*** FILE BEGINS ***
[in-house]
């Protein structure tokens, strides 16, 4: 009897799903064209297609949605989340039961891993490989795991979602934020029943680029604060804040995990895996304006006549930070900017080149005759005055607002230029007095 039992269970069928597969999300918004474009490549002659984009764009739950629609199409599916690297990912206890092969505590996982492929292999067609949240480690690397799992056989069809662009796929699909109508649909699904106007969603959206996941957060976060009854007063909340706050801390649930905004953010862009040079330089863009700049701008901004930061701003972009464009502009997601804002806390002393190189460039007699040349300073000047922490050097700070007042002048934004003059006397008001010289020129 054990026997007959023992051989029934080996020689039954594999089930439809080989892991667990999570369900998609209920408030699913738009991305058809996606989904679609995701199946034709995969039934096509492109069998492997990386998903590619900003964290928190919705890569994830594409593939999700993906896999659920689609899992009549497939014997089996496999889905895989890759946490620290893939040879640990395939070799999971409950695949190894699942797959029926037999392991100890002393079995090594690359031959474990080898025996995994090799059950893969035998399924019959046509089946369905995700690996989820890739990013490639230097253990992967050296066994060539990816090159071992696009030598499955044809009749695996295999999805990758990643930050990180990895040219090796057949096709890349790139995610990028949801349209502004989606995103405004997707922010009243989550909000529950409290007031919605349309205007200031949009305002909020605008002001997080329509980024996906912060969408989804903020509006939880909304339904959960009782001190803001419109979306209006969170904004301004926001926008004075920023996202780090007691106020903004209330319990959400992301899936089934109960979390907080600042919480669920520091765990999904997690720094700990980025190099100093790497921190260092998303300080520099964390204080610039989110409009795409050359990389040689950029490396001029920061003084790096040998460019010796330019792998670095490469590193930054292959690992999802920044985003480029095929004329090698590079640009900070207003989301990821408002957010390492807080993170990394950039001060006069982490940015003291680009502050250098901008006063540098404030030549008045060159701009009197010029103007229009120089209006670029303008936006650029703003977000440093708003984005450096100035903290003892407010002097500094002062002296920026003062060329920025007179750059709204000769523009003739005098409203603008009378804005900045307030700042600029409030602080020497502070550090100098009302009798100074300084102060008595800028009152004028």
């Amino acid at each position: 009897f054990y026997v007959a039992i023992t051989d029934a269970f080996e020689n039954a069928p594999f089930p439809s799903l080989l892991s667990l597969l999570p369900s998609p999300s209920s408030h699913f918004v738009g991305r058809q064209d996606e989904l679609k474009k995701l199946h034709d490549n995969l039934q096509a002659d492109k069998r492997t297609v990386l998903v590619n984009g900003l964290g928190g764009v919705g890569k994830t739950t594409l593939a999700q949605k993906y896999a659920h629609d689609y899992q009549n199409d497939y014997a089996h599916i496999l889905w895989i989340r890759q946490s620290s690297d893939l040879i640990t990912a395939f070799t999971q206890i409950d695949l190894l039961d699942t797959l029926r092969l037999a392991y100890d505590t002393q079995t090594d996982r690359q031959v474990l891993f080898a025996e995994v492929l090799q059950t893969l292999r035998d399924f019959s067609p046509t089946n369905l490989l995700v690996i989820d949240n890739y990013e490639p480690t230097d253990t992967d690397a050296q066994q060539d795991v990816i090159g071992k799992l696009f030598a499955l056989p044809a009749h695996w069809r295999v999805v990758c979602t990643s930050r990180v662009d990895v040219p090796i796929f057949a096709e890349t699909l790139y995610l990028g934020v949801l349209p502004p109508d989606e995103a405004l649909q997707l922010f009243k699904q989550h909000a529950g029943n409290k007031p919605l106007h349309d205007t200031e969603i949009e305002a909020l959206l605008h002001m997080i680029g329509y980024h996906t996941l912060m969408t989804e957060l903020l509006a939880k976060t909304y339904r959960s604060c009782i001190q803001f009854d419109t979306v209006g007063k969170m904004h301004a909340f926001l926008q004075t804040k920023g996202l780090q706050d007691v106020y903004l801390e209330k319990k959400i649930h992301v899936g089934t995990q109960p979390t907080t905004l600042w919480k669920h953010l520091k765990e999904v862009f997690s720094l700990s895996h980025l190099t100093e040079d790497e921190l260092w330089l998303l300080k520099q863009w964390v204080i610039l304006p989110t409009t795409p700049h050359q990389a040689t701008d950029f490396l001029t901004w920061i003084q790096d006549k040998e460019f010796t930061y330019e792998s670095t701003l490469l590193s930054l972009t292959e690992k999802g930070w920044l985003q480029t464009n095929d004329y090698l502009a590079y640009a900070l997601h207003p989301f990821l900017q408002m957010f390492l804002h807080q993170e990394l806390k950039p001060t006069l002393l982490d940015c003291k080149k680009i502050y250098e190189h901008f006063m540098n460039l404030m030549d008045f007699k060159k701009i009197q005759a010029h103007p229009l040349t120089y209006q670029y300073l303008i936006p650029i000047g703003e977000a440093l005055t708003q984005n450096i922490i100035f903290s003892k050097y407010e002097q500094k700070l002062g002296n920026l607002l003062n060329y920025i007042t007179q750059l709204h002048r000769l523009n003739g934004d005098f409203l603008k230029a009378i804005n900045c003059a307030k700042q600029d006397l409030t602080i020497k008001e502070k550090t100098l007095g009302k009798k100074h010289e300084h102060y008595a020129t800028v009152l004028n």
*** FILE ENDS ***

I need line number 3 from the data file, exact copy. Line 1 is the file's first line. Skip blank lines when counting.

């Amino acid at each position: 009897f054990y026997v007959a039992i023992t051989d029934a269970f080996e020689n039954a069928p594999f089930p439809s799903l080989l892991s667990l597969l999570p369900s998609p999300s209920s408030h699913f918004v738009g991305r058809q064209d996606e989904l679609k474009k995701l199946h034709d490549n995969l039934q096509a002659d492109k069998r492997t297609v990386l998903v590619n984009g900003l964290g928190g764009v919705g890569k994830t739950t594409l593939a999700q949605k993906y896999a659920h629609d689609y899992q009549n199409d497939y014997a089996h599916i496999l889905w895989i989340r890759q946490s620290s690297d893939l040879i640990t990912a395939f070799t999971q206890i409950d695949l190894l039961d699942t797959l029926r092969l037999a392991y100890d505590t002393q079995t090594d996982r690359q031959v474990l891993f080898a025996e995994v492929l090799q059950t893969l292999r035998d399924f019959s067609p046509t089946n369905l490989l995700v690996i989820d949240n890739y990013e490639p480690t230097d253990t992967d690397a050296q066994q060539d795991v990816i090159g071992k799992l696009f030598a499955l056989p044809a009749h695996w069809r295999v999805v990758c979602t990643s930050r990180v662009d990895v040219p090796i796929f057949a096709e890349t699909l790139y995610l990028g934020v949801l349209p502004p109508d989606e995103a405004l649909q997707l922010f009243k699904q989550h909000a529950g029943n409290k007031p919605l106007h349309d205007t200031e969603i949009e305002a909020l959206l605008h002001m997080i680029g329509y980024h996906t996941l912060m969408t989804e957060l903020l509006a939880k976060t909304y339904r959960s604060c009782i001190q803001f009854d419109t979306v209006g007063k969170m904004h301004a909340f926001l926008q004075t804040k920023g996202l780090q706050d007691v106020y903004l801390e209330k319990k959400i649930h992301v899936g089934t995990q109960p979390t907080t905004l600042w919480k669920h953010l520091k765990e999904v862009f997690s720094l700990s895996h980025l190099t100093e040079d790497e921190l260092w330089l998303l300080k520099q863009w964390v204080i610039l304006p989110t409009t795409p700049h050359q990389a040689t701008d950029f490396l001029t901004w920061i003084q790096d006549k040998e460019f010796t930061y330019e792998s670095t701003l490469l590193s930054l972009t292959e690992k999802g930070w920044l985003q480029t464009n095929d004329y090698l502009a590079y640009a900070l997601h207003p989301f990821l900017q408002m957010f390492l804002h807080q993170e990394l806390k950039p001060t006069l002393l982490d940015c003291k080149k680009i502050y250098e190189h901008f006063m540098n460039l404030m030549d008045f007699k060159k701009i009197q005759a010029h103007p229009l040349t120089y209006q670029y300073l303008i936006p650029i000047g703003e977000a440093l005055t708003q984005n450096i922490i100035f903290s003892k050097y407010e002097q500094k700070l002062g002296n920026l607002l003062n060329y920025i007042t007179q750059l709204h002048r000769l523009n003739g934004d005098f409203l603008k230029a009378i804005n900045c003059a307030k700042q600029d006397l409030t602080i020497k008001e502070k550090t100098l007095g009302k009798k100074h010289e300084h102060y008595a020129t800028v009152l004028n």